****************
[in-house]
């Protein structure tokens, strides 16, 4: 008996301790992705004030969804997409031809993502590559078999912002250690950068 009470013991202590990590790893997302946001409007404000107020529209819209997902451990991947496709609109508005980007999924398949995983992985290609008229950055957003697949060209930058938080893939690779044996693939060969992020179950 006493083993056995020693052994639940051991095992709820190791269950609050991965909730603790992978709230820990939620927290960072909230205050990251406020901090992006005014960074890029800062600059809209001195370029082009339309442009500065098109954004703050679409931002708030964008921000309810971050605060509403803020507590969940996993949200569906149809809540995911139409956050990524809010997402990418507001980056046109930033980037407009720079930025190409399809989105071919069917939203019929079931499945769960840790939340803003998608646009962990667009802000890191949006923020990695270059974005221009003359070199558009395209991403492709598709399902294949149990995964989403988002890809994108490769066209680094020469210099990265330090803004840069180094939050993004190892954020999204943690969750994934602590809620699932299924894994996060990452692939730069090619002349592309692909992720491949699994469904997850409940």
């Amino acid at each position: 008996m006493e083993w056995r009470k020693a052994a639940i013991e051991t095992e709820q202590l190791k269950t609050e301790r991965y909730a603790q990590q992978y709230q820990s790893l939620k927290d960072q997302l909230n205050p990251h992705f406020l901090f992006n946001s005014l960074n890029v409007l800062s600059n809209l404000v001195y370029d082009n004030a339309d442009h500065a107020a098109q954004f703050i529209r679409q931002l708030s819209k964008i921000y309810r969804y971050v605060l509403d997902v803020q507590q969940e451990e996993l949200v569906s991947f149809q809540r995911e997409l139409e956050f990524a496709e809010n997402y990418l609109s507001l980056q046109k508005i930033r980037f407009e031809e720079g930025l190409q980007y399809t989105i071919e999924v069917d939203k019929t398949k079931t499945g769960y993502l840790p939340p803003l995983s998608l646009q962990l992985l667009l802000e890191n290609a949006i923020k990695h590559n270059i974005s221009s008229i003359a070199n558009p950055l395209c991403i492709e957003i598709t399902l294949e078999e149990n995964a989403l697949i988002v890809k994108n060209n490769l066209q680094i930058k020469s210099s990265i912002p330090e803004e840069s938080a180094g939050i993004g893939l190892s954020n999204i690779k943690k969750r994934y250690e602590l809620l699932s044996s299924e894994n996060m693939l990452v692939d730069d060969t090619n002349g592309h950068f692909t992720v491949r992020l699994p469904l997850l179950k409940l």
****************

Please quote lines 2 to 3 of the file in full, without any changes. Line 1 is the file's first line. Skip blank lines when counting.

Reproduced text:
């Protein structure tokens, strides 16, 4: 008996301790992705004030969804997409031809993502590559078999912002250690950068 009470013991202590990590790893997302946001409007404000107020529209819209997902451990991947496709609109508005980007999924398949995983992985290609008229950055957003697949060209930058938080893939690779044996693939060969992020179950 006493083993056995020693052994639940051991095992709820190791269950609050991965909730603790992978709230820990939620927290960072909230205050990251406020901090992006005014960074890029800062600059809209001195370029082009339309442009500065098109954004703050679409931002708030964008921000309810971050605060509403803020507590969940996993949200569906149809809540995911139409956050990524809010997402990418507001980056046109930033980037407009720079930025190409399809989105071919069917939203019929079931499945769960840790939340803003998608646009962990667009802000890191949006923020990695270059974005221009003359070199558009395209991403492709598709399902294949149990995964989403988002890809994108490769066209680094020469210099990265330090803004840069180094939050993004190892954020999204943690969750994934602590809620699932299924894994996060990452692939730069090619002349592309692909992720491949699994469904997850409940």
């Amino acid at each position: 008996m006493e083993w056995r009470k020693a052994a639940i013991e051991t095992e709820q202590l190791k269950t609050e301790r991965y909730a603790q990590q992978y709230q820990s790893l939620k927290d960072q997302l909230n205050p990251h992705f406020l901090f992006n946001s005014l960074n890029v409007l800062s600059n809209l404000v001195y370029d082009n004030a339309d442009h500065a107020a098109q954004f703050i529209r679409q931002l708030s819209k964008i921000y309810r969804y971050v605060l509403d997902v803020q507590q969940e451990e996993l949200v569906s991947f149809q809540r995911e997409l139409e956050f990524a496709e809010n997402y990418l609109s507001l980056q046109k508005i930033r980037f407009e031809e720079g930025l190409q980007y399809t989105i071919e999924v069917d939203k019929t398949k079931t499945g769960y993502l840790p939340p803003l995983s998608l646009q962990l992985l667009l802000e890191n290609a949006i923020k990695h590559n270059i974005s221009s008229i003359a070199n558009p950055l395209c991403i492709e957003i598709t399902l294949e078999e149990n995964a989403l697949i988002v890809k994108n060209n490769l066209q680094i930058k020469s210099s990265i912002p330090e803004e840069s938080a180094g939050i993004g893939l190892s954020n999204i690779k943690k969750r994934y250690e602590l809620l699932s044996s299924e894994n996060m693939l990452v692939d730069d060969t090619n002349g592309h950068f692909t992720v491949r992020l699994p469904l997850l179950k409940l």